Stepping out of your comfort zone

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Patrice Palmer
By Patrice Palmer

The start of a new year is a time when many people reflect on their past achievements and set goals or make resolutions for the upcoming year. I am one of those individuals. Every year I actually sit down and take the time to write down my goals for the year ahead and then review the list before the year ends to see if I accomplished every item on my list.

Most of my goals for 2016 were a combination of personal and professional and a lot of them were related to travelling. It was quite easy to check those travelling goals off my list. For example, I had the opportunity to attend the IATEFL conference in Birmingham, present at a conference in Costa Rica, and take part in an intensive coaching training program in Atlanta, Georgia. One of the travel highlights for me was  a two-week assignment with CESO (a Canadian NGO) in Guyana, South America, where I trained CARICOM staff in report writing and presentation skills. My main professional goal for 2016, however, was to leave my teaching career after 20 years and launch myself as a teacherpreneur, which was definitely outside of my comfort zone. I’m proud to say I managed to achieve that goal. And even though in my new role as a teacherpreneur I had to do many things that terrified me (like blogging, writing e-books, and marketing myself), it felt good and has been exciting. That is why this year I decided to set goals that will force me to go even farther away from my comfort zone.

One of the questions that I ask teacherpreneurs when I interview them for my blog is, “What have you had to do outside of your comfort zone as a teacherpreneur?”  Each one of them has given me at least one or two examples of things that they have had to do that terrified them but they still persevered.  Based on the likelihood that teachers in the live online course Teacher to Teacherpreneur in partnership with iTDi.pro would have to do things outside of their comfort zone to move forward in their teacherpreneur journey, I decided to make this part of their weekly assignment. In our online community on Facebook, teachers post one thing that they have had to do outside of their comfort zone and elaborate on what it felt like. The feeling of this kind of accomplishment is so rewarding that I believe it gives one the confidence to try yet another challenge.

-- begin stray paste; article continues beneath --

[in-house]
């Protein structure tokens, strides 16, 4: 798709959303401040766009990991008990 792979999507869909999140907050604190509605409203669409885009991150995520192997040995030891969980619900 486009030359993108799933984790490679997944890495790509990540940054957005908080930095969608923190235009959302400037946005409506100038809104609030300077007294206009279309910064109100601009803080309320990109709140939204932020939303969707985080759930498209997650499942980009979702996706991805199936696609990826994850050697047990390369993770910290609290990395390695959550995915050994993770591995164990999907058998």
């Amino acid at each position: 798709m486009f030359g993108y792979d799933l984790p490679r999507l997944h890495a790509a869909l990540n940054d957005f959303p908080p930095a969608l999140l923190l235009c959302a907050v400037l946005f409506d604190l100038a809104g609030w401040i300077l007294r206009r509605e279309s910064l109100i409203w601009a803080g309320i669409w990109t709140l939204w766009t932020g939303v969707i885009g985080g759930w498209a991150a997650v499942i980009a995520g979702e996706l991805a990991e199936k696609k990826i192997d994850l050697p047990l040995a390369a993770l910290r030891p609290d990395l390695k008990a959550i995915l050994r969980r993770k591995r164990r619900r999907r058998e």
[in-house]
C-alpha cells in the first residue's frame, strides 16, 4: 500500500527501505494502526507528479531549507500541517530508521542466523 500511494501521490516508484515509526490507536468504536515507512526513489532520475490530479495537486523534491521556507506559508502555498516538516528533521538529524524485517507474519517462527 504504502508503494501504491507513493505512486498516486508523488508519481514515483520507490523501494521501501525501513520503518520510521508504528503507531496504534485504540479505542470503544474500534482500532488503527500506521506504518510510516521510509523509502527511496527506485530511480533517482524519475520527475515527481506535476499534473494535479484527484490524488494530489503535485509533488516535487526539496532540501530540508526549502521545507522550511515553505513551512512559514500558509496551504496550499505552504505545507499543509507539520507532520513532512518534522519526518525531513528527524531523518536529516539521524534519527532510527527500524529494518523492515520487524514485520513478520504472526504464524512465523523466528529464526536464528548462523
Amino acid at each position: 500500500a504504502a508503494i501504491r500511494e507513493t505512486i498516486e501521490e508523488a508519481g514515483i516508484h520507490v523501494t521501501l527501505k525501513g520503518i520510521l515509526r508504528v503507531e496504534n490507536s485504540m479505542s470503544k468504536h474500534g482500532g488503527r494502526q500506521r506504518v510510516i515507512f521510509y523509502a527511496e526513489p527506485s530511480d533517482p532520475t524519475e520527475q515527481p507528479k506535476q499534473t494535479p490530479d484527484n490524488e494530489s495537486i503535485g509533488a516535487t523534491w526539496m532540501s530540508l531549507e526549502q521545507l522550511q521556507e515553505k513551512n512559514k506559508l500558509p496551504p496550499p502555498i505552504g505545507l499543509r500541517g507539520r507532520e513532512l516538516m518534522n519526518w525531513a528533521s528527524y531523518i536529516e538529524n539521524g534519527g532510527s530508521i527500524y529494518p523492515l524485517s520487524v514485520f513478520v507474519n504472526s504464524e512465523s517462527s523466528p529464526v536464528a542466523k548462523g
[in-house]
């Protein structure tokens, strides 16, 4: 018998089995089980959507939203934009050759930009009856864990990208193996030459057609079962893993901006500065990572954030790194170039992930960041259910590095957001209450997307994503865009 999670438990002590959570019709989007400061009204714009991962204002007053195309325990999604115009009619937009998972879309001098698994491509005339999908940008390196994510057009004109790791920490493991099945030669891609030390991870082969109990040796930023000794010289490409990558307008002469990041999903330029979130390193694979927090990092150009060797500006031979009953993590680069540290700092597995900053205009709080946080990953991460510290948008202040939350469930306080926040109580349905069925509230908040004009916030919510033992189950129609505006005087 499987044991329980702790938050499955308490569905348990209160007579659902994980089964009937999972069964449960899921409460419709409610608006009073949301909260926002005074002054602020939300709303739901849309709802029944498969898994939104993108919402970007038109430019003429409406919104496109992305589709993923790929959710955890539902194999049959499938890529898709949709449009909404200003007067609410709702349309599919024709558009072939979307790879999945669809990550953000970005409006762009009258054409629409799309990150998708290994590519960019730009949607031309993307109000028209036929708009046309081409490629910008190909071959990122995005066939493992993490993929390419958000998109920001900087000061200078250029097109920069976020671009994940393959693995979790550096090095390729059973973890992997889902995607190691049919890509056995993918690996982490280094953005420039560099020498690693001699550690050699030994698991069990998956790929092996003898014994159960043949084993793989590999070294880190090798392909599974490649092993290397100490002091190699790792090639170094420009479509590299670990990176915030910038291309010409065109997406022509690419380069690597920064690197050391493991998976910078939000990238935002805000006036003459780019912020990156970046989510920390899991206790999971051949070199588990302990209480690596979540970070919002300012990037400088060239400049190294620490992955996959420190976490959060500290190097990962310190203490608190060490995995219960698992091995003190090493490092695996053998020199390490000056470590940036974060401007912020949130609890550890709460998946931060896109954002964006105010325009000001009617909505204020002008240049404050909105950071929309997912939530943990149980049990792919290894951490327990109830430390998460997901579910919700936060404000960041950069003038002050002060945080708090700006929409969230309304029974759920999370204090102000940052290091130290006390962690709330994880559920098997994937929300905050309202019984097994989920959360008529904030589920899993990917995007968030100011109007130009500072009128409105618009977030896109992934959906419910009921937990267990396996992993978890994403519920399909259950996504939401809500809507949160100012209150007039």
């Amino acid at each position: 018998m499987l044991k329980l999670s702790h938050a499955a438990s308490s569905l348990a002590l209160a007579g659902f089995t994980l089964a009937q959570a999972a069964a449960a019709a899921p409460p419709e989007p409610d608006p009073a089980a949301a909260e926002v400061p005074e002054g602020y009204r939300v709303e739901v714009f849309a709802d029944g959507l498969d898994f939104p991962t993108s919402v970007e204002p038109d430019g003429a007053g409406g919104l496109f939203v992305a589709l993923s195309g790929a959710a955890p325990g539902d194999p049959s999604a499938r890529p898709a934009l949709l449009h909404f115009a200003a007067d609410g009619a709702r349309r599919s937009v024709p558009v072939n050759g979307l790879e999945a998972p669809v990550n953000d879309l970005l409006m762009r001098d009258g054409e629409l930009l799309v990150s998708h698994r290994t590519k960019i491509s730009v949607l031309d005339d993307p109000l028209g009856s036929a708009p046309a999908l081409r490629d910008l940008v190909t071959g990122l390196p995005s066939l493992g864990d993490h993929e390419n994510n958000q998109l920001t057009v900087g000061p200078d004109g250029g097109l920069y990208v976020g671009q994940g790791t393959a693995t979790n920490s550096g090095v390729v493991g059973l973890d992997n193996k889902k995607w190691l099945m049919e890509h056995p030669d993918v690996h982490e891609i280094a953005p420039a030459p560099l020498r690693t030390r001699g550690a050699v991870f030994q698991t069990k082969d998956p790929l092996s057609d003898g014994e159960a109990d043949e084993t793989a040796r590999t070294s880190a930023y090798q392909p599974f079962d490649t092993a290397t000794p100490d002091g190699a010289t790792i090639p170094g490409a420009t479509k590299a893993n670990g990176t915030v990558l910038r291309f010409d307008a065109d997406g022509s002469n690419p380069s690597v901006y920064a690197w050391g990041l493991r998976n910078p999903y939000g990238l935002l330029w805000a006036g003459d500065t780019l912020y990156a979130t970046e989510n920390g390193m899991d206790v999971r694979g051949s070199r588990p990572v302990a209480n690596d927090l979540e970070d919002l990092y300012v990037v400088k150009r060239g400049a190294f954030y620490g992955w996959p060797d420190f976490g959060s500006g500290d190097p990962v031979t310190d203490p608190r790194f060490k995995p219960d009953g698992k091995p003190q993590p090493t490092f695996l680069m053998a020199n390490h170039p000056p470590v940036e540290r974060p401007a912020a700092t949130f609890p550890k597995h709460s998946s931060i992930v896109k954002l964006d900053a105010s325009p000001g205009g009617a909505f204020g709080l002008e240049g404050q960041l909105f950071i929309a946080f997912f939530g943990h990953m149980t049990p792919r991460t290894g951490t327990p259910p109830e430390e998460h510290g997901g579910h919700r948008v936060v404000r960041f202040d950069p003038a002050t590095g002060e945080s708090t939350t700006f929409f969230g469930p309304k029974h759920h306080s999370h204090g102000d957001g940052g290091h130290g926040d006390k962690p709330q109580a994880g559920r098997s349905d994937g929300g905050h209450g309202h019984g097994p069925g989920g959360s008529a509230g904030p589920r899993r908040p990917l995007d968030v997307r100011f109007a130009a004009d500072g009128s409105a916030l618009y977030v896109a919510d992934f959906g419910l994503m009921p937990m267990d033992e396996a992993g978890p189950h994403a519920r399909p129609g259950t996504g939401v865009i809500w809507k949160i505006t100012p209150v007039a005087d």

According to the Merriam-Webster online dictionary, the term comfort zone was first used in 1923 and is defined as (1) the temperature range within which one is comfortable; (2) the level at which one functions with ease and familiarity. Interestingly, the term has also been growing in popularity in the last twenty years or so.

Well, I can say for myself that it certainly feels cozy and comfortable to stay in my comfort zone, so why would I purposely be planning to do things outside of it? Sylvia Duckworth, a very creative educator based in Canada, brilliantly demonstrates why in her Sketchnote that you can see below. It might seem surprising at first to see what may (and will!) happen as you start your journey out of that cozy comfort: increased confidence, a sense of achievement, willingness to try more new things… This Sketchnote is meant to motivate students, however the content can be used to inspire anyone who wants to grow, challenge themselves, and boost their self-confidence.

Image credit https://sylviaduckworth.com/tag/comfort-zone/

A year ago, when I left classroom teaching in order to make a transition to becoming a full-time teacherpreneur and working for myself, it was not unusual for me to wake up in the middle of the night riddled with doubt and fear. Until a strange thing happened. The more I did something that was scary, like start blogging, the more exciting it became to find a new challenge, like start a podcast and give webinars.

As teachers, we cannot expect our students to try new things, challenge themselves, and become more confident if we don’t know how it feels to truly feel uncomfortable ourselves. Furthermore, we can’t fully appreciate the sense of accomplishment or learning about ourselves if we don’t see the results of discomfort.